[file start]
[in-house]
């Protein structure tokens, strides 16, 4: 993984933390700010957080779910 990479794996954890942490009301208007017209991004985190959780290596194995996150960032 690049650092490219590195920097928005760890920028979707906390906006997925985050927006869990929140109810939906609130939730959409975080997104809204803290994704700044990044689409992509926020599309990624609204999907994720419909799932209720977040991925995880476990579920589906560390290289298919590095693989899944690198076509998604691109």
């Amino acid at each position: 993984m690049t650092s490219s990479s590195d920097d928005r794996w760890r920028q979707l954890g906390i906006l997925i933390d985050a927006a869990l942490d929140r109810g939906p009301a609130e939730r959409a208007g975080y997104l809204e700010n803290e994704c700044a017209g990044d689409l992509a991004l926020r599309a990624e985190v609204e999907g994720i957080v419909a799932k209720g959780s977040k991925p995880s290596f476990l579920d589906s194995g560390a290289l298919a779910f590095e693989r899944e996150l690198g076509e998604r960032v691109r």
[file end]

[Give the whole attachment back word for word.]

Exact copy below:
[in-house]
């Protein structure tokens, strides 16, 4: 993984933390700010957080779910 990479794996954890942490009301208007017209991004985190959780290596194995996150960032 690049650092490219590195920097928005760890920028979707906390906006997925985050927006869990929140109810939906609130939730959409975080997104809204803290994704700044990044689409992509926020599309990624609204999907994720419909799932209720977040991925995880476990579920589906560390290289298919590095693989899944690198076509998604691109």
């Amino acid at each position: 993984m690049t650092s490219s990479s590195d920097d928005r794996w760890r920028q979707l954890g906390i906006l997925i933390d985050a927006a869990l942490d929140r109810g939906p009301a609130e939730r959409a208007g975080y997104l809204e700010n803290e994704c700044a017209g990044d689409l992509a991004l926020r599309a990624e985190v609204e999907g994720i957080v419909a799932k209720g959780s977040k991925p995880s290596f476990l579920d589906s194995g560390a290289l298919a779910f590095e693989r899944e996150l690198g076509e998604r960032v691109r």